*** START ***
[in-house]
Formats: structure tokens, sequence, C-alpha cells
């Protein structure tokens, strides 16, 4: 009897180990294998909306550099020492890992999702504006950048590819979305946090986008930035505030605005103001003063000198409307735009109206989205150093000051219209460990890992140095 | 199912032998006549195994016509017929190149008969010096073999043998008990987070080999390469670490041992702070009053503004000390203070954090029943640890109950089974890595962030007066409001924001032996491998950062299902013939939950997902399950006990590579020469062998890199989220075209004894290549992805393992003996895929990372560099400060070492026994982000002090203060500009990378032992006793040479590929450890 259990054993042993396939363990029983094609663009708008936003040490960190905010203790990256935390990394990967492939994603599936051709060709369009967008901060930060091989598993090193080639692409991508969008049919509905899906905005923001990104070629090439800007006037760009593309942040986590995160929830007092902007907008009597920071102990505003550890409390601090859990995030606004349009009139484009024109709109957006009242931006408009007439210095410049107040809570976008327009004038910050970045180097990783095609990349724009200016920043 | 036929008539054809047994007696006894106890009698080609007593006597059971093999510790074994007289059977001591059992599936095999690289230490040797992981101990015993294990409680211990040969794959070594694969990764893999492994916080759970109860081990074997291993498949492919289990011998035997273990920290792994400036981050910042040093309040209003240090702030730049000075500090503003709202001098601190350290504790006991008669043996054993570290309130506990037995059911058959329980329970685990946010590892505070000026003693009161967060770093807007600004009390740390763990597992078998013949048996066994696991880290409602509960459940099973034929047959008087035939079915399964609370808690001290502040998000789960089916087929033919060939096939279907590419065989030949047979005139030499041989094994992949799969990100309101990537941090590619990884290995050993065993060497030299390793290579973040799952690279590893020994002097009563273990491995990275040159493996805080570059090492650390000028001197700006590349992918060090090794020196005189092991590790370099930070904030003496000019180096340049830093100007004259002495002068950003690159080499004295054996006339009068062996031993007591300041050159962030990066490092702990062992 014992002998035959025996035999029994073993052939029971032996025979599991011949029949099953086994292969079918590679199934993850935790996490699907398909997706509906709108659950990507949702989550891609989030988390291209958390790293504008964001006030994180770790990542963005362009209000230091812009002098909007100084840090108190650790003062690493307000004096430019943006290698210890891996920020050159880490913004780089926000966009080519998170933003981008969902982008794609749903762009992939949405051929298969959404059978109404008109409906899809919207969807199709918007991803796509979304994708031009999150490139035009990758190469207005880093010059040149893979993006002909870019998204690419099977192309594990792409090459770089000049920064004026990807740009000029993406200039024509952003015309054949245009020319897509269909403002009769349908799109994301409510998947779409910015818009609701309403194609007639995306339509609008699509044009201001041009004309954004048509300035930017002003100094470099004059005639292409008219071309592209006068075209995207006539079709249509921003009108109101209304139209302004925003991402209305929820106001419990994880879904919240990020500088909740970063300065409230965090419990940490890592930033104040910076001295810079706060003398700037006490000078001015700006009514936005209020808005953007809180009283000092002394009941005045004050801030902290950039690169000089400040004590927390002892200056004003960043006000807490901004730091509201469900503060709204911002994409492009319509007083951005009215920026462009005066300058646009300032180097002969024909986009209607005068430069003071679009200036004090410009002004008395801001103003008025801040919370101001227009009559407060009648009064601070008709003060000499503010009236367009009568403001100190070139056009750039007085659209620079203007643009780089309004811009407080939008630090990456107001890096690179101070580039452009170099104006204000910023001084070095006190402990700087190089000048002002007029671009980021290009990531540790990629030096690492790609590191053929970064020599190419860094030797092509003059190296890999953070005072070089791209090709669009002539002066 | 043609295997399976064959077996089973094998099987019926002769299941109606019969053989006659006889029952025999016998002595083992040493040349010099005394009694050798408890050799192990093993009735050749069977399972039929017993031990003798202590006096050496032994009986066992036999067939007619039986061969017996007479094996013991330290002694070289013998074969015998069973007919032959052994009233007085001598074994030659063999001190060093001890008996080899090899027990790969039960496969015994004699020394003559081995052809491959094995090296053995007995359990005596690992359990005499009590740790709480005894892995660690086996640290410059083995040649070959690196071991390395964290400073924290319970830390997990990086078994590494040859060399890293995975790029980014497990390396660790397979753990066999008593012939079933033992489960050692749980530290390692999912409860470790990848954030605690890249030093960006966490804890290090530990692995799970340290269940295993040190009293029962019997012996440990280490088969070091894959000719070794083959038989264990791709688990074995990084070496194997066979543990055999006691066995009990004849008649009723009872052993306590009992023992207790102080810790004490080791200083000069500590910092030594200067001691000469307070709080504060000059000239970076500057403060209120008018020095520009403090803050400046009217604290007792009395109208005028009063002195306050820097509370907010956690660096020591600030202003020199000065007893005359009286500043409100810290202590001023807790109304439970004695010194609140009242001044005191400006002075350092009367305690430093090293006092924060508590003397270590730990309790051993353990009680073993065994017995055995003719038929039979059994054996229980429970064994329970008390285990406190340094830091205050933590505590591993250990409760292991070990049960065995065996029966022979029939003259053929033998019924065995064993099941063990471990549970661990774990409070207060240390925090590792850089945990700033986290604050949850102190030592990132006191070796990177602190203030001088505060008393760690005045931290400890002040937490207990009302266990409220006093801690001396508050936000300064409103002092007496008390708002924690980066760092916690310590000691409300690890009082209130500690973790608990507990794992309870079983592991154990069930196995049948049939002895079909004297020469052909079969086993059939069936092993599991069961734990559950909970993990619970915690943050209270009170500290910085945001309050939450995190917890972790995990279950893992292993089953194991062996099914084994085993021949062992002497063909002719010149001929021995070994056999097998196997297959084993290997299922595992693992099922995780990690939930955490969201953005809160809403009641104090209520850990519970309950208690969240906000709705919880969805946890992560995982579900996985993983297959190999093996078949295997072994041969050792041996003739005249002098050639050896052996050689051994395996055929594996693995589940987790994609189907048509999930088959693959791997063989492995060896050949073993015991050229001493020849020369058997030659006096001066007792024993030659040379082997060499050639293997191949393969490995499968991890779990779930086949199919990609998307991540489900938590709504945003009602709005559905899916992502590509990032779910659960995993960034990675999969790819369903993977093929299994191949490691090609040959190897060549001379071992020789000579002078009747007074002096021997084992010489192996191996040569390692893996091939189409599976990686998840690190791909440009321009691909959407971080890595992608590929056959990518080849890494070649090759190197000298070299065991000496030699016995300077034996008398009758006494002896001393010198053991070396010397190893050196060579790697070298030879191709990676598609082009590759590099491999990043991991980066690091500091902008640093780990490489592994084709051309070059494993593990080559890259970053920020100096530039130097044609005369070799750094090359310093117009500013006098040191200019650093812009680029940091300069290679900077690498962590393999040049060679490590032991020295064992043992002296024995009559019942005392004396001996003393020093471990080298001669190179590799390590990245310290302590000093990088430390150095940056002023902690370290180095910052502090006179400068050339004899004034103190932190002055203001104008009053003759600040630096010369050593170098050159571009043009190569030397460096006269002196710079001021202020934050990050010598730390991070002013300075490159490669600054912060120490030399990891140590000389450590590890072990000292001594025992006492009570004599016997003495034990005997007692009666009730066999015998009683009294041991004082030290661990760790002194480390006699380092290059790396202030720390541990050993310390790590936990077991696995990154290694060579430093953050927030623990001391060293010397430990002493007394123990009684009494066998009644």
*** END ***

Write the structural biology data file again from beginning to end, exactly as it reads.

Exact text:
[in-house]
Formats: structure tokens, sequence, C-alpha cells
């Protein structure tokens, strides 16, 4: 009897180990294998909306550099020492890992999702504006950048590819979305946090986008930035505030605005103001003063000198409307735009109206989205150093000051219209460990890992140095 | 199912032998006549195994016509017929190149008969010096073999043998008990987070080999390469670490041992702070009053503004000390203070954090029943640890109950089974890595962030007066409001924001032996491998950062299902013939939950997902399950006990590579020469062998890199989220075209004894290549992805393992003996895929990372560099400060070492026994982000002090203060500009990378032992006793040479590929450890 259990054993042993396939363990029983094609663009708008936003040490960190905010203790990256935390990394990967492939994603599936051709060709369009967008901060930060091989598993090193080639692409991508969008049919509905899906905005923001990104070629090439800007006037760009593309942040986590995160929830007092902007907008009597920071102990505003550890409390601090859990995030606004349009009139484009024109709109957006009242931006408009007439210095410049107040809570976008327009004038910050970045180097990783095609990349724009200016920043 | 036929008539054809047994007696006894106890009698080609007593006597059971093999510790074994007289059977001591059992599936095999690289230490040797992981101990015993294990409680211990040969794959070594694969990764893999492994916080759970109860081990074997291993498949492919289990011998035997273990920290792994400036981050910042040093309040209003240090702030730049000075500090503003709202001098601190350290504790006991008669043996054993570290309130506990037995059911058959329980329970685990946010590892505070000026003693009161967060770093807007600004009390740390763990597992078998013949048996066994696991880290409602509960459940099973034929047959008087035939079915399964609370808690001290502040998000789960089916087929033919060939096939279907590419065989030949047979005139030499041989094994992949799969990100309101990537941090590619990884290995050993065993060497030299390793290579973040799952690279590893020994002097009563273990491995990275040159493996805080570059090492650390000028001197700006590349992918060090090794020196005189092991590790370099930070904030003496000019180096340049830093100007004259002495002068950003690159080499004295054996006339009068062996031993007591300041050159962030990066490092702990062992 014992002998035959025996035999029994073993052939029971032996025979599991011949029949099953086994292969079918590679199934993850935790996490699907398909997706509906709108659950990507949702989550891609989030988390291209958390790293504008964001006030994180770790990542963005362009209000230091812009002098909007100084840090108190650790003062690493307000004096430019943006290698210890891996920020050159880490913004780089926000966009080519998170933003981008969902982008794609749903762009992939949405051929298969959404059978109404008109409906899809919207969807199709918007991803796509979304994708031009999150490139035009990758190469207005880093010059040149893979993006002909870019998204690419099977192309594990792409090459770089000049920064004026990807740009000029993406200039024509952003015309054949245009020319897509269909403002009769349908799109994301409510998947779409910015818009609701309403194609007639995306339509609008699509044009201001041009004309954004048509300035930017002003100094470099004059005639292409008219071309592209006068075209995207006539079709249509921003009108109101209304139209302004925003991402209305929820106001419990994880879904919240990020500088909740970063300065409230965090419990940490890592930033104040910076001295810079706060003398700037006490000078001015700006009514936005209020808005953007809180009283000092002394009941005045004050801030902290950039690169000089400040004590927390002892200056004003960043006000807490901004730091509201469900503060709204911002994409492009319509007083951005009215920026462009005066300058646009300032180097002969024909986009209607005068430069003071679009200036004090410009002004008395801001103003008025801040919370101001227009009559407060009648009064601070008709003060000499503010009236367009009568403001100190070139056009750039007085659209620079203007643009780089309004811009407080939008630090990456107001890096690179101070580039452009170099104006204000910023001084070095006190402990700087190089000048002002007029671009980021290009990531540790990629030096690492790609590191053929970064020599190419860094030797092509003059190296890999953070005072070089791209090709669009002539002066 | 043609295997399976064959077996089973094998099987019926002769299941109606019969053989006659006889029952025999016998002595083992040493040349010099005394009694050798408890050799192990093993009735050749069977399972039929017993031990003798202590006096050496032994009986066992036999067939007619039986061969017996007479094996013991330290002694070289013998074969015998069973007919032959052994009233007085001598074994030659063999001190060093001890008996080899090899027990790969039960496969015994004699020394003559081995052809491959094995090296053995007995359990005596690992359990005499009590740790709480005894892995660690086996640290410059083995040649070959690196071991390395964290400073924290319970830390997990990086078994590494040859060399890293995975790029980014497990390396660790397979753990066999008593012939079933033992489960050692749980530290390692999912409860470790990848954030605690890249030093960006966490804890290090530990692995799970340290269940295993040190009293029962019997012996440990280490088969070091894959000719070794083959038989264990791709688990074995990084070496194997066979543990055999006691066995009990004849008649009723009872052993306590009992023992207790102080810790004490080791200083000069500590910092030594200067001691000469307070709080504060000059000239970076500057403060209120008018020095520009403090803050400046009217604290007792009395109208005028009063002195306050820097509370907010956690660096020591600030202003020199000065007893005359009286500043409100810290202590001023807790109304439970004695010194609140009242001044005191400006002075350092009367305690430093090293006092924060508590003397270590730990309790051993353990009680073993065994017995055995003719038929039979059994054996229980429970064994329970008390285990406190340094830091205050933590505590591993250990409760292991070990049960065995065996029966022979029939003259053929033998019924065995064993099941063990471990549970661990774990409070207060240390925090590792850089945990700033986290604050949850102190030592990132006191070796990177602190203030001088505060008393760690005045931290400890002040937490207990009302266990409220006093801690001396508050936000300064409103002092007496008390708002924690980066760092916690310590000691409300690890009082209130500690973790608990507990794992309870079983592991154990069930196995049948049939002895079909004297020469052909079969086993059939069936092993599991069961734990559950909970993990619970915690943050209270009170500290910085945001309050939450995190917890972790995990279950893992292993089953194991062996099914084994085993021949062992002497063909002719010149001929021995070994056999097998196997297959084993290997299922595992693992099922995780990690939930955490969201953005809160809403009641104090209520850990519970309950208690969240906000709705919880969805946890992560995982579900996985993983297959190999093996078949295997072994041969050792041996003739005249002098050639050896052996050689051994395996055929594996693995589940987790994609189907048509999930088959693959791997063989492995060896050949073993015991050229001493020849020369058997030659006096001066007792024993030659040379082997060499050639293997191949393969490995499968991890779990779930086949199919990609998307991540489900938590709504945003009602709005559905899916992502590509990032779910659960995993960034990675999969790819369903993977093929299994191949490691090609040959190897060549001379071992020789000579002078009747007074002096021997084992010489192996191996040569390692893996091939189409599976990686998840690190791909440009321009691909959407971080890595992608590929056959990518080849890494070649090759190197000298070299065991000496030699016995300077034996008398009758006494002896001393010198053991070396010397190893050196060579790697070298030879191709990676598609082009590759590099491999990043991991980066690091500091902008640093780990490489592994084709051309070059494993593990080559890259970053920020100096530039130097044609005369070799750094090359310093117009500013006098040191200019650093812009680029940091300069290679900077690498962590393999040049060679490590032991020295064992043992002296024995009559019942005392004396001996003393020093471990080298001669190179590799390590990245310290302590000093990088430390150095940056002023902690370290180095910052502090006179400068050339004899004034103190932190002055203001104008009053003759600040630096010369050593170098050159571009043009190569030397460096006269002196710079001021202020934050990050010598730390991070002013300075490159490669600054912060120490030399990891140590000389450590590890072990000292001594025992006492009570004599016997003495034990005997007692009666009730066999015998009683009294041991004082030290661990760790002194480390006699380092290059790396202030720390541990050993310390790590936990077991696995990154290694060579430093953050927030623990001391060293010397430990002493007394123990009684009494066998009644």